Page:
Reaction to Ken Lewis' departure

09/30/2009 11:43 PM

10/02/2009 9:49 AM

"That just leaves question marks that we'll be waiting for the answers on….Bank of America has been a great corporate citizen over the years and has helped make Charlotte the city that it is." - Tim Belk, CEO of Belk Inc. and current Charlotte Chamber chairman

"Ken Lewis's resignation as CEO is the overdue but inevitable result of the overwhelming shareholder opposition registered at Bank of America's 2009 annual meeting. … The onus is now on the board of directors to engage with shareholders to name a successor who can quickly restore the bank's credibility with investors, regulators and Congress." - William Patterson, executive director of the CtW investment group, which campaigned against Lewis' re-election to the board

"It's going to take time for the dust to settle, but it's not good news for Charlotte or North Carolina. … I hate to say that." – Tony Plath, finance professor at UNC Charlotte.

"I'm very confident that Charlotte will remain standing tall, regardless of who the next CEO is." – Charlotte Mayor Pat McCrory

"Even as he built a global enterprise, Ken Lewis kept his eye on the city he calls home, providing consistently strong local philanthropic leadership." – Michael Marsicano, president and CEO of the Foundation for the Carolinas

"Ken Lewis followed in the shoes of Hugh McColl. Ken Lewis was a different kind of leader. He had a different style." – Bob Morgan, Charlotte Chamber president, noting he thinks Lewis' acquisitions will one day prove successful.

"Our investigation has uncovered troubling facts about Bank of America's acquisition of Merrill Lynch, and Mr. Lewis was at the center of this controversy. We hope that Bank of America's new leadership will quickly repay American taxpayers and help us finally resolve unanswered questioned about this merger." – Democratic Rep. Edolphus Towns, who heads the House committee that is investigating the Merrill deal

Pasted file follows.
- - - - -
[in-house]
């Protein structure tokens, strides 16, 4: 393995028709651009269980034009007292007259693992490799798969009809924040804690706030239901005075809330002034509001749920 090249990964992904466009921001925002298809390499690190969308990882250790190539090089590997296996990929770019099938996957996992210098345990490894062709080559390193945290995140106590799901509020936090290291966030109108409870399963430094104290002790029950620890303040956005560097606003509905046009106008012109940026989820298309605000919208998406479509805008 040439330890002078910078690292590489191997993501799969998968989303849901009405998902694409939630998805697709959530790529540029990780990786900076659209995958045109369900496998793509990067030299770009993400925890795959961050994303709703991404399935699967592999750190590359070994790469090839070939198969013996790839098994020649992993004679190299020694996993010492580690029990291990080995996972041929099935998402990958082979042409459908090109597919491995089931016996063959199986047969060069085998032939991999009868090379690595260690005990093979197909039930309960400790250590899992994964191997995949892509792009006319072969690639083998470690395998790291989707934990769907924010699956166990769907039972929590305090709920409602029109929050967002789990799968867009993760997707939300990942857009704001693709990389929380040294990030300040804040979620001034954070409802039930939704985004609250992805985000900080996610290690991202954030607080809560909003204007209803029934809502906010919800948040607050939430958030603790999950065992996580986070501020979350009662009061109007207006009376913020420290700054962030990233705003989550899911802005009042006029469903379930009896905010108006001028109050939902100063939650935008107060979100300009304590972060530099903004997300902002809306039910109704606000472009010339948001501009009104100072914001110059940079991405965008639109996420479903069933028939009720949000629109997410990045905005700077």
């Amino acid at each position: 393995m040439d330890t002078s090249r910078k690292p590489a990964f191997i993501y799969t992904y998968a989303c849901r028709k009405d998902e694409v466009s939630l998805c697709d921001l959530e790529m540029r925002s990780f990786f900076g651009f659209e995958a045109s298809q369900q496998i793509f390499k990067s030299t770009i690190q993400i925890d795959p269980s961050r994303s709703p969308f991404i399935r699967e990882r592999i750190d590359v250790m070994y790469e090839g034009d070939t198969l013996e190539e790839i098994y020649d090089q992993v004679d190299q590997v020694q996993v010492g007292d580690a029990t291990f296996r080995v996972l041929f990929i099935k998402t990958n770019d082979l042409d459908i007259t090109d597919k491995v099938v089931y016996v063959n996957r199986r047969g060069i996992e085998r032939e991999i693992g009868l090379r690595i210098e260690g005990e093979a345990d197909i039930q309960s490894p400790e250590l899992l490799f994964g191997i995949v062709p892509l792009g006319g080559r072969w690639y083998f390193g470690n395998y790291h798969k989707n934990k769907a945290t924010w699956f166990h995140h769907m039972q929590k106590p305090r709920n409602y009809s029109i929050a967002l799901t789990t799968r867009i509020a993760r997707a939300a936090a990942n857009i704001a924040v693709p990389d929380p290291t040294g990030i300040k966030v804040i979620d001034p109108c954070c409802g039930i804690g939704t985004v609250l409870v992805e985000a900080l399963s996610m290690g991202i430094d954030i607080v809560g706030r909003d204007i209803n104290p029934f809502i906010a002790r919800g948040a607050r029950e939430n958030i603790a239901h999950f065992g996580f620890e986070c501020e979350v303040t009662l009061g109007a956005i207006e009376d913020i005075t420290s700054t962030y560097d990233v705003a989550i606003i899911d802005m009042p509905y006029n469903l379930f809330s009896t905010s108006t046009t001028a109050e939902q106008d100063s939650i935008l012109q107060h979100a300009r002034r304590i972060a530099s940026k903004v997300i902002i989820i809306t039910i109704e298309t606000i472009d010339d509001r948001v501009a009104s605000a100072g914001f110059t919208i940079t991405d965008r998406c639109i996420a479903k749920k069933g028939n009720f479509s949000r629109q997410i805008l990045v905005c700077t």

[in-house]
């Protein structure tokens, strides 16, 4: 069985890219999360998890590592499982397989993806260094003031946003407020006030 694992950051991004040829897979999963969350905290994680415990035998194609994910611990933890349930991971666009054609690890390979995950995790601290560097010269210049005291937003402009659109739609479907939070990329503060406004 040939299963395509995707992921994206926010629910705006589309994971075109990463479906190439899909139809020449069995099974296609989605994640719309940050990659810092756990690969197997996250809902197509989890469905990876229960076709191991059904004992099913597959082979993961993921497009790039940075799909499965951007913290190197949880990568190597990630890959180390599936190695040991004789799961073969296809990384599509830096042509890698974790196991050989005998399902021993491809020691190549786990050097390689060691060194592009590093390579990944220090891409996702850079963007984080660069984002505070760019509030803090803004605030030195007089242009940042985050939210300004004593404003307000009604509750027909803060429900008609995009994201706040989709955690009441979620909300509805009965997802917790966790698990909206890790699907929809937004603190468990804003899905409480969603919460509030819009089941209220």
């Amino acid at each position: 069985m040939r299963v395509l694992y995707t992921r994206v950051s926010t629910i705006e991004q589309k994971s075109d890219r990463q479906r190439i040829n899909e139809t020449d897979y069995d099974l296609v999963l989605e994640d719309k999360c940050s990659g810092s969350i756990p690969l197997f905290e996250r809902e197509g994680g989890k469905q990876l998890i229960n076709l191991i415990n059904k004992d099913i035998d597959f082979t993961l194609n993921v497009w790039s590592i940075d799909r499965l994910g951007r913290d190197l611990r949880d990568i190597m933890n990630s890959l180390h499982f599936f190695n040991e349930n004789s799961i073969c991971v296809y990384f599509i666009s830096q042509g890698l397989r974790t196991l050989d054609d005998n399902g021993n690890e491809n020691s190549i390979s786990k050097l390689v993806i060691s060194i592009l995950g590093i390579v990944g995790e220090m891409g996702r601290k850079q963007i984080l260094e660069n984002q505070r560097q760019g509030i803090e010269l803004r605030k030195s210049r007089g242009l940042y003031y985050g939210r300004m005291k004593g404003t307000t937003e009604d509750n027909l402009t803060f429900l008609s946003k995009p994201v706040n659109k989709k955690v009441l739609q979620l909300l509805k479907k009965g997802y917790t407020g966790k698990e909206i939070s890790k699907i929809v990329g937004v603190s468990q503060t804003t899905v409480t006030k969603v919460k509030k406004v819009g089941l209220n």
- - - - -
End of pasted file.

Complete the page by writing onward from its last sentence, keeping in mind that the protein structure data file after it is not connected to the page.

"I guess it doesn't surprise me he's retiring after all the bank has been through. A lot of what happened, I'm not sure he had any choice." – Justin Markel, 40, an unemployed real estate appraiser, who said he believes Lewis was pushed into some bad decisions by the government and the bank's board.

"A change will be more than welcome in a lot of people's eyes. I'm surprised it hasn't happened sooner. I think this is going to put people's hearts at ease, actually, their hearts and their pocketbooks." – Bart Noonan, 38, a manager at Fuel Pizza Café

"The next CEO coming in, he'll have knowledge of what happened on the other guy's watch and try to avoid it. It's good for Charlotte." – Jessie Hardison, 58, supervisor of security for the Blumenthal Performing Arts Center

"I think Lewis was, for the bulk of his tenure, the right man at the right time for the right job. He grew the bank from nothing to write home about to the biggest bank in the country. It's kind of hard to see (his tenure) end on a low note, but that's business." – James Early, analyst at The Motley Fool

"Look, if you believe Ken Lewis' story, which I don't, Ken Lewis' story is that regulators pressured him to do something that he thought was against the shareholders' interests (in buying Merrill Lynch) but he felt compelled to do it anyway. That's unacceptable for any CEO of any public company. That's when you stand up to regulators and say, 'Sorry, my first obligation is to shareholders … and if you want me to resign then I'll be happy to resign and go explain why to the press." –Michael Farr, president of the Farr, Miller & Washington investment firm in Washington, D.C.

"Regardless of Ken Lewis' departure, the company and its executives still need to be held accountable for the harm done to investors and retirees." – Ohio Attorney General Richard Cordray, who is helping lead shareholder lawsuits against the bank

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